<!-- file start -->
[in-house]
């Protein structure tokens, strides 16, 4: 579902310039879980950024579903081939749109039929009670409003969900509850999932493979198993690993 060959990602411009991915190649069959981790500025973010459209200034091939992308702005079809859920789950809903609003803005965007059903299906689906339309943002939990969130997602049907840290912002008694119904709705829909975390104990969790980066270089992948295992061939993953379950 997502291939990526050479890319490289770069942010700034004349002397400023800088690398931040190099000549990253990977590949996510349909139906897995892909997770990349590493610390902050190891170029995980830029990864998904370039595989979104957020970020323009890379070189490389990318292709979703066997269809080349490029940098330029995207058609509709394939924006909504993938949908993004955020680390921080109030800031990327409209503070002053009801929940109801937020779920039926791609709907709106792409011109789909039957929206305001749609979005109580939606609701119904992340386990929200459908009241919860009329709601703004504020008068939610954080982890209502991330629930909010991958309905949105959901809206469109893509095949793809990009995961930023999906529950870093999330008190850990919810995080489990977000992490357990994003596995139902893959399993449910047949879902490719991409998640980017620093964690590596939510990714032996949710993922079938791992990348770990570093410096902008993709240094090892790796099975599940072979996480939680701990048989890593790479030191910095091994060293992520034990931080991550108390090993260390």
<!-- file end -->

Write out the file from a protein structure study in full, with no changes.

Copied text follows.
[in-house]
């Protein structure tokens, strides 16, 4: 579902310039879980950024579903081939749109039929009670409003969900509850999932493979198993690993 060959990602411009991915190649069959981790500025973010459209200034091939992308702005079809859920789950809903609003803005965007059903299906689906339309943002939990969130997602049907840290912002008694119904709705829909975390104990969790980066270089992948295992061939993953379950 997502291939990526050479890319490289770069942010700034004349002397400023800088690398931040190099000549990253990977590949996510349909139906897995892909997770990349590493610390902050190891170029995980830029990864998904370039595989979104957020970020323009890379070189490389990318292709979703066997269809080349490029940098330029995207058609509709394939924006909504993938949908993004955020680390921080109030800031990327409209503070002053009801929940109801937020779920039926791609709907709106792409011109789909039957929206305001749609979005109580939606609701119904992340386990929200459908009241919860009329709601703004504020008068939610954080982890209502991330629930909010991958309905949105959901809206469109893509095949793809990009995961930023999906529950870093999330008190850990919810995080489990977000992490357990994003596995139902893959399993449910047949879902490719991409998640980017620093964690590596939510990714032996949710993922079938791992990348770990570093410096902008993709240094090892790796099975599940072979996480939680701990048989890593790479030191910095091994060293992520034990931080991550108390090993260390």